Robert W. Lilly, who is known as "Shootin' Bob," shot what was at the time thought to be a deputy marshal, but was George W. Shrewsbury, sometimes known as Lilly. Lilly, however, miraculously recovered. He was shot in the body, in the Jumping Branch country, and is still living. He was a Union soldier during the war, and draws a considerable pension from the United States for his services in that army. Lilly was never tried for the shooting until about fifteen years afterwards, when the witnesses were discovered, and he was tried, and was acquitted. His son Naamon lives near Hinton, in Jumping Branch. His grandfather, T. J. Lilly, is a constable now of Jumping Branch. Lilly, and aforesaid Shrewsbury (Solesberry) shot Josiah Lilly, and was acquitted, as there was no desire to prosecute him.

This lady was born on Big Bluestone, on the 17th of February 1815, and raised at the mouth of Pipestem, then Giles County, Virginia. Her father's name was Matthew Pack, who owned one hundred and twenty-five acres around the mouth of that river. Her grandfather's name was Samuel Pack, who came to that country with a man by the name of Gatliffe, who was from France. Samuel Pack settled on Brush Creek, where he died. Her mother was a Moody, her grandmother Pack being a Farley, who lived to be 108 years old. Mrs. Frances Lilly is now living, and remembers seeing many Indians after there were no more hostilities between them and the whites. They would come to Samuel Pack's, her grandfather's, and say they were on their way to Washington City. There they would get drunk, and Pack would give them liquor to see them dance and shoot their bows and arrows. They would put up dimes to be shot at, and when they hit them they would get the dime. The Indian women didn't get drunk. The Indians claimed to come up New River from near the Ohio, and passed on up Brush Creek once a year. They passed up the river on the opposite side from where Alderson Pack lived, on New River. They wore feathers and other things in their hair. In the early days of her recollection the country was thinly settled, and the settlers would go twelve and fifteen miles to a log-rolling, starting before daylight and taking their guns, killing deer, bear, panthers, wolves, and other wild animals, and return home after supper. The country was then full of all kinds of these and other wild animals. She helped to kill them in her young days. Their clothes were all made of flax and hemp, and they had no mails or postoffices. She tells of a preacher by the name of Lorenzo Dow, who visited this region, and how he ran the hunter outlaws out of the country, who came there hunting and helped themselves to the settlers' property.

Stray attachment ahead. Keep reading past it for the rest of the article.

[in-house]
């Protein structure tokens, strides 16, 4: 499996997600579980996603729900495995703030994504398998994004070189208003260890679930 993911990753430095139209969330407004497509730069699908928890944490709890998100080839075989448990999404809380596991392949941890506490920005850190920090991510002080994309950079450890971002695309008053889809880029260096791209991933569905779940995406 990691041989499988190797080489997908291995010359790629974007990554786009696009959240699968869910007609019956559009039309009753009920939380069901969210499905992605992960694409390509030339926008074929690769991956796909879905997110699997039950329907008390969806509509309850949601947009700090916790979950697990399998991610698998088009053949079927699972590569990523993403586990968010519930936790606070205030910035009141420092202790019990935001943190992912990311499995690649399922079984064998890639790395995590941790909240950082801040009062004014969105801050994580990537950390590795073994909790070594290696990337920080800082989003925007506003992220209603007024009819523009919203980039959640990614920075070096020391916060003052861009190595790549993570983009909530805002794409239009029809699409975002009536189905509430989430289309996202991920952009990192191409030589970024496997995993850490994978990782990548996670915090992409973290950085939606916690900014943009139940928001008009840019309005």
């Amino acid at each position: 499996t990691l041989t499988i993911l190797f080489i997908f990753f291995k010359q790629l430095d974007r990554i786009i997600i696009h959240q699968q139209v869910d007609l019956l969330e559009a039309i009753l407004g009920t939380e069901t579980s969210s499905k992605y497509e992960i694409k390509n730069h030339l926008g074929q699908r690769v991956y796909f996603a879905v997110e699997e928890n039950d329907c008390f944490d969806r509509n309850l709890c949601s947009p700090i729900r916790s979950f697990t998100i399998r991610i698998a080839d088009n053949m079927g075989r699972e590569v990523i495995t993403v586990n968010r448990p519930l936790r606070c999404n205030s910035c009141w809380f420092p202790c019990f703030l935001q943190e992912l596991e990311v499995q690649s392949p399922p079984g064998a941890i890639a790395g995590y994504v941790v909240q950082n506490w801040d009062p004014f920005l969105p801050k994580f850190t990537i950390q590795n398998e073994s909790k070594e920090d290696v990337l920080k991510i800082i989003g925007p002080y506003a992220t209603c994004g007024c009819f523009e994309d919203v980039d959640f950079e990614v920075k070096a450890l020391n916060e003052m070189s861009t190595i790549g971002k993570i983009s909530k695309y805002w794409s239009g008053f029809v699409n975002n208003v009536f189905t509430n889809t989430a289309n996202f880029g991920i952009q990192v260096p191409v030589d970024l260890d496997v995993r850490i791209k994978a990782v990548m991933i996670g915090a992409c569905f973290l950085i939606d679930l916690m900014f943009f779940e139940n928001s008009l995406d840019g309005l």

Mrs. Lilly is now ninety-one years of age, and resides with her kinsman and son-in-law, Squire John E. C. L. Hatcher, of Jumping Branch. Her mind is as active and bright as ever, and she made us these statements from her own lips. She was the mother of Mrs. Hatcher.